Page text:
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Have It All - Delaware Basin Producers, Midstreamers Scramble to Add Crude Gathering Pipelines

There already are indications that newly available takeaway-pipeline capacity out of the Permian Basin is goosing crude oil production growth there. Flows on those new pipes — Plains All American’s Cactus II and the EPIC system — are ramping up, crude exports are setting new records, and the end of big price discounts for oil at Midland versus Cushing and the Gulf Coast are giving Permian producers an economic incentive to produce more. And more takeaway capacity is on the way, including the 900-Mb/d Gray Oak Pipeline, which is slated to come online in the fourth quarter. Fast-rising production is putting new pressure on producers and their midstream partners to build and expand crude gathering systems and shuttle pipelines — especially in the Permian’s Delaware Basin, which has a lot less gathering pipe in the ground than the Midland Basin and which is poised for phenomenal production growth the next few months and years. Today, we discuss highlights from our second Drill Down Report on Permian gathering systems, this one focusing on developments in the fast-growing Delaware Basin in West Texas and southeastern New Mexico.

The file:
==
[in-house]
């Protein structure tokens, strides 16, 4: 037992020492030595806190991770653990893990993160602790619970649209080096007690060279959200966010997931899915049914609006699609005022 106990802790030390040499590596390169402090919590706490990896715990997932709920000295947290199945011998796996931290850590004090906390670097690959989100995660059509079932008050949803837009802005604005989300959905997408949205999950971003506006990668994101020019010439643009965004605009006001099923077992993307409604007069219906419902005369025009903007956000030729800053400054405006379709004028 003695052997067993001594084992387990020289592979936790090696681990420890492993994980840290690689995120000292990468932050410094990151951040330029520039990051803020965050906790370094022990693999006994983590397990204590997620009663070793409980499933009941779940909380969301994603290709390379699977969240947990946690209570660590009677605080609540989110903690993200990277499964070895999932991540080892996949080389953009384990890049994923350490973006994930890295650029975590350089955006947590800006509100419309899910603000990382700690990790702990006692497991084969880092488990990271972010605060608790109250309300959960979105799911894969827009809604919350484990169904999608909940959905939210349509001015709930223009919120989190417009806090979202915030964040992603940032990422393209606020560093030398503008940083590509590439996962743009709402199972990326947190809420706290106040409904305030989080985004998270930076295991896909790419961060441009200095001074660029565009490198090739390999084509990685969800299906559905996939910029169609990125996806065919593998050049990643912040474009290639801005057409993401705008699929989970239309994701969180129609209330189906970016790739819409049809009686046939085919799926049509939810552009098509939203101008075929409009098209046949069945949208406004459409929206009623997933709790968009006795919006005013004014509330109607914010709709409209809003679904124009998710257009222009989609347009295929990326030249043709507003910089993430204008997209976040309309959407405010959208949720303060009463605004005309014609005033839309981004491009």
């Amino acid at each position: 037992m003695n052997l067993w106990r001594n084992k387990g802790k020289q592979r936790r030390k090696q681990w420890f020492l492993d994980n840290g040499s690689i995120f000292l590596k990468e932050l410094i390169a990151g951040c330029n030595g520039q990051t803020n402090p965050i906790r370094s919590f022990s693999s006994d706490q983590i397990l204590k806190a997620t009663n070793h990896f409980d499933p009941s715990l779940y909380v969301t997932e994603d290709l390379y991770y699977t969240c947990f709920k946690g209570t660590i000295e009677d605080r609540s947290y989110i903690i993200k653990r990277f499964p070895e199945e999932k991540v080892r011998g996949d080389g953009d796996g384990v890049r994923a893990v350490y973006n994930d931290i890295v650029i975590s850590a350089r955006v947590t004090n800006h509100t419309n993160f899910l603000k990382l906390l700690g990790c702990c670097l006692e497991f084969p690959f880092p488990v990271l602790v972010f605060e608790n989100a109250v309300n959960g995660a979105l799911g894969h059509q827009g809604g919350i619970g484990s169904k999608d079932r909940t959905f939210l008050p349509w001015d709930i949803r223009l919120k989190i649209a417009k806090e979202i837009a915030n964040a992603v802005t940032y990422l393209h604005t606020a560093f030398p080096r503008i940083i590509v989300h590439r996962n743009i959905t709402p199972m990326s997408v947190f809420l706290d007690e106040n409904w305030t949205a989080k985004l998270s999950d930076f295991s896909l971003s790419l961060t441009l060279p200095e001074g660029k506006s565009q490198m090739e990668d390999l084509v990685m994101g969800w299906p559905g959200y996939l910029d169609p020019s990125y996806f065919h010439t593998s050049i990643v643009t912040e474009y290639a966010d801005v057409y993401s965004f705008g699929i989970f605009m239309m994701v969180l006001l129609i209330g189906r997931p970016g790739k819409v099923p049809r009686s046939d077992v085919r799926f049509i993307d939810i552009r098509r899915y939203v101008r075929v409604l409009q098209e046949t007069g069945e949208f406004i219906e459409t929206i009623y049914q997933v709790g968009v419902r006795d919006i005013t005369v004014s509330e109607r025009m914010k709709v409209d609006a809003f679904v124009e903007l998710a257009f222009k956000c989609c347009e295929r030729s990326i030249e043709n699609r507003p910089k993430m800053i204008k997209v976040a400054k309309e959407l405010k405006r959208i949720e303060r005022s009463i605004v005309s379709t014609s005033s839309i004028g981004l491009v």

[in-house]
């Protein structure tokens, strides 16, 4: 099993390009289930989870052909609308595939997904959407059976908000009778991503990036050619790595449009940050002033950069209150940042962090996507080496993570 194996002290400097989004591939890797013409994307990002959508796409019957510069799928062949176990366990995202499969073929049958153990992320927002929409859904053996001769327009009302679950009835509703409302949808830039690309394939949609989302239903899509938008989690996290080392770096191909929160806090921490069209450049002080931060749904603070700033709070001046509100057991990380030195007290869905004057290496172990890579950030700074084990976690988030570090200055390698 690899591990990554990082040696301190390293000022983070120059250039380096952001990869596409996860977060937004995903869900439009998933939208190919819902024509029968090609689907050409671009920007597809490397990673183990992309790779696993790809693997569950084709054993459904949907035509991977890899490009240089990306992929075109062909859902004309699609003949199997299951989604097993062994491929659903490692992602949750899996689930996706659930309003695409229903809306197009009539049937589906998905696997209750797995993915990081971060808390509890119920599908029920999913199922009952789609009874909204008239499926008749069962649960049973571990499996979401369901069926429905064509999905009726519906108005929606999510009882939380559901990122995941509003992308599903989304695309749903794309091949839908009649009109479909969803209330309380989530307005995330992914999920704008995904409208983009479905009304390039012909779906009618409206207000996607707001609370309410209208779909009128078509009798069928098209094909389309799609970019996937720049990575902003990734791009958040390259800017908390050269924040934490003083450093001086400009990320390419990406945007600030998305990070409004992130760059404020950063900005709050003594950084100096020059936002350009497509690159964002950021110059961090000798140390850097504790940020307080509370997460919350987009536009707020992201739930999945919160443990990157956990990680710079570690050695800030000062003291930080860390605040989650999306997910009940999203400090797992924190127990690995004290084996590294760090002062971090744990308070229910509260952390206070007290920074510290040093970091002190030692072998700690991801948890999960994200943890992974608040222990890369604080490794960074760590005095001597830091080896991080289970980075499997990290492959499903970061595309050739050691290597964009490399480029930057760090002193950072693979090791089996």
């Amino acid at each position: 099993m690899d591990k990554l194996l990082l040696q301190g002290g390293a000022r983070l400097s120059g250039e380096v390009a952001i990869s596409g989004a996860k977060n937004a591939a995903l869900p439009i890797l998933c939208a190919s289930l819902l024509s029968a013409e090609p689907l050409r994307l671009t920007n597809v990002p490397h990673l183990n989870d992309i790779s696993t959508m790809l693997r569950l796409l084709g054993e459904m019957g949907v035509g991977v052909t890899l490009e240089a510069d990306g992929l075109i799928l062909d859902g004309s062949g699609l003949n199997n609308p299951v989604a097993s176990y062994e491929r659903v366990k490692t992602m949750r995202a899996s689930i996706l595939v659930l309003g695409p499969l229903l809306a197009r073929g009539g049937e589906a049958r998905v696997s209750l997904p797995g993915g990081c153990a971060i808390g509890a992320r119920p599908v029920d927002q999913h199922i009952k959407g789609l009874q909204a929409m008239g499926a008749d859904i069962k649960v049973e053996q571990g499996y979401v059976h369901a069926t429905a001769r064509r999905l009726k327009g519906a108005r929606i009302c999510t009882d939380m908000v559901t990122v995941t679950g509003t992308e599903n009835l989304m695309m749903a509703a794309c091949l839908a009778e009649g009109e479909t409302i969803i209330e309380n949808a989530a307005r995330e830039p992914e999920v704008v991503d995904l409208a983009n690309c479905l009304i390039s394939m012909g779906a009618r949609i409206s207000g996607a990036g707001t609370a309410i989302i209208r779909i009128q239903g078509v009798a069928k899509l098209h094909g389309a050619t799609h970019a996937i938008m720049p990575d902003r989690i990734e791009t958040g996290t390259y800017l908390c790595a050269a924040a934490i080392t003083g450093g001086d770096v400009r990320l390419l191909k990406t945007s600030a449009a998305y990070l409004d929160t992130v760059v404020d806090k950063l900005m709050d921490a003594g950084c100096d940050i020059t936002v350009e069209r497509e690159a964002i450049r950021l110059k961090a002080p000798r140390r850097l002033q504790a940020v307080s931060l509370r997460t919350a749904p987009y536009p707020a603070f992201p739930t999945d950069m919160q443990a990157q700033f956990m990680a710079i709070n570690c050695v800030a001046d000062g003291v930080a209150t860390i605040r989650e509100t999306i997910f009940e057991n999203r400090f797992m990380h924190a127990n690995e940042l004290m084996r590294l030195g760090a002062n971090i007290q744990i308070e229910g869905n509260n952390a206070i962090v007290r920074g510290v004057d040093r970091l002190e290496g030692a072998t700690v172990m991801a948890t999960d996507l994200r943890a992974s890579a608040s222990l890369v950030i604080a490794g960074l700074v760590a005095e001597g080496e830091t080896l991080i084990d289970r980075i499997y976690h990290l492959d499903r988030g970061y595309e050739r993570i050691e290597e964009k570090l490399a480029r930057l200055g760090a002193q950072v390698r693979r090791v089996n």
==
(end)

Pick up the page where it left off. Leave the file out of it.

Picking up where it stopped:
The greater Permian Basin, which includes all or part of 54 counties in the two states, has been producing crude oil in commercial volumes since the early 1920s. By 1960, the region’s crude output was averaging 1 MMb/d, and through most of the 1970s, production there hovered around the 2-MMb/d mark. That’s a lot of oil, and transporting it all to market efficiently and economically required the development of extensive crude gathering systems. As followers of the Permian’s up-down-and-up-again story know, however, the region’s crude output declined over the next three decades to less than 1 MMb/d, leaving unused much of the gathering capacity that had been installed. So, when Permian production finally started rebounding in the early 2010s with the use of horizontal drilling and hydraulic fracturing there was a good bit of gathering pipe in the ground, much of which producers could use to help gather crude produced at their new horizontal wells. By 2016, though, Permian production was back above 2 MMb/d, crude gathering pipelines — and takeaway pipes — were filling up fast and a big push was underway to expand existing systems and build new ones.

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